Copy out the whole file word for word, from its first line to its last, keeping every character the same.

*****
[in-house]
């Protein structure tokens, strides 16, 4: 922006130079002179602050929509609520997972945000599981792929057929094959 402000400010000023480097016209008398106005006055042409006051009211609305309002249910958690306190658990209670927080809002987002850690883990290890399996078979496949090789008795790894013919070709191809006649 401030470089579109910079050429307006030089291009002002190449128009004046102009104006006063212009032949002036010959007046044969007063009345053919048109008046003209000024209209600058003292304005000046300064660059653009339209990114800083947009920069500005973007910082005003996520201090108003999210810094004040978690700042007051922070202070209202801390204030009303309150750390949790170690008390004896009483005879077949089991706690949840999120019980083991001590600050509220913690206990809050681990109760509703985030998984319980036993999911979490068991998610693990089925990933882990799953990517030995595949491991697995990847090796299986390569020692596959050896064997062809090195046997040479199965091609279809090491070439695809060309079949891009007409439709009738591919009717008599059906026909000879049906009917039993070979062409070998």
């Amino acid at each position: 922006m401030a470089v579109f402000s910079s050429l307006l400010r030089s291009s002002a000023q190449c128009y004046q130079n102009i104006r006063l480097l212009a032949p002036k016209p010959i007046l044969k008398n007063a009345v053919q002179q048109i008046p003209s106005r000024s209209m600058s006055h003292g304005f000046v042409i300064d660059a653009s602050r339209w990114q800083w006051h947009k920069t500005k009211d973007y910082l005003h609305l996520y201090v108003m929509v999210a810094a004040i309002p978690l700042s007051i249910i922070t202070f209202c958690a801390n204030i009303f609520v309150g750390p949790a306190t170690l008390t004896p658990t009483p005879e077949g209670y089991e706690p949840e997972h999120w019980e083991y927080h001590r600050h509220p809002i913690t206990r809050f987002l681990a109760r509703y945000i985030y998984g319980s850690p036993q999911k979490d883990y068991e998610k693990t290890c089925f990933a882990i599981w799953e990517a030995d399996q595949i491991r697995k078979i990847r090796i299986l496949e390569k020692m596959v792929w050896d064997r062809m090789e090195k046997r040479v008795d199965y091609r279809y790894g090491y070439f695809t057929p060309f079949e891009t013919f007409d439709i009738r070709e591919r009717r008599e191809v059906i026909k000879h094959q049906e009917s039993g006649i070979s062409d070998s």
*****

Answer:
[in-house]
């Protein structure tokens, strides 16, 4: 922006130079002179602050929509609520997972945000599981792929057929094959 402000400010000023480097016209008398106005006055042409006051009211609305309002249910958690306190658990209670927080809002987002850690883990290890399996078979496949090789008795790894013919070709191809006649 401030470089579109910079050429307006030089291009002002190449128009004046102009104006006063212009032949002036010959007046044969007063009345053919048109008046003209000024209209600058003292304005000046300064660059653009339209990114800083947009920069500005973007910082005003996520201090108003999210810094004040978690700042007051922070202070209202801390204030009303309150750390949790170690008390004896009483005879077949089991706690949840999120019980083991001590600050509220913690206990809050681990109760509703985030998984319980036993999911979490068991998610693990089925990933882990799953990517030995595949491991697995990847090796299986390569020692596959050896064997062809090195046997040479199965091609279809090491070439695809060309079949891009007409439709009738591919009717008599059906026909000879049906009917039993070979062409070998």
């Amino acid at each position: 922006m401030a470089v579109f402000s910079s050429l307006l400010r030089s291009s002002a000023q190449c128009y004046q130079n102009i104006r006063l480097l212009a032949p002036k016209p010959i007046l044969k008398n007063a009345v053919q002179q048109i008046p003209s106005r000024s209209m600058s006055h003292g304005f000046v042409i300064d660059a653009s602050r339209w990114q800083w006051h947009k920069t500005k009211d973007y910082l005003h609305l996520y201090v108003m929509v999210a810094a004040i309002p978690l700042s007051i249910i922070t202070f209202c958690a801390n204030i009303f609520v309150g750390p949790a306190t170690l008390t004896p658990t009483p005879e077949g209670y089991e706690p949840e997972h999120w019980e083991y927080h001590r600050h509220p809002i913690t206990r809050f987002l681990a109760r509703y945000i985030y998984g319980s850690p036993q999911k979490d883990y068991e998610k693990t290890c089925f990933a882990i599981w799953e990517a030995d399996q595949i491991r697995k078979i990847r090796i299986l496949e390569k020692m596959v792929w050896d064997r062809m090789e090195k046997r040479v008795d199965y091609r279809y790894g090491y070439f695809t057929p060309f079949e891009t013919f007409d439709i009738r070709e591919r009717r008599e191809v059906i026909k000879h094959q049906e009917s039993g006649i070979s062409d070998s």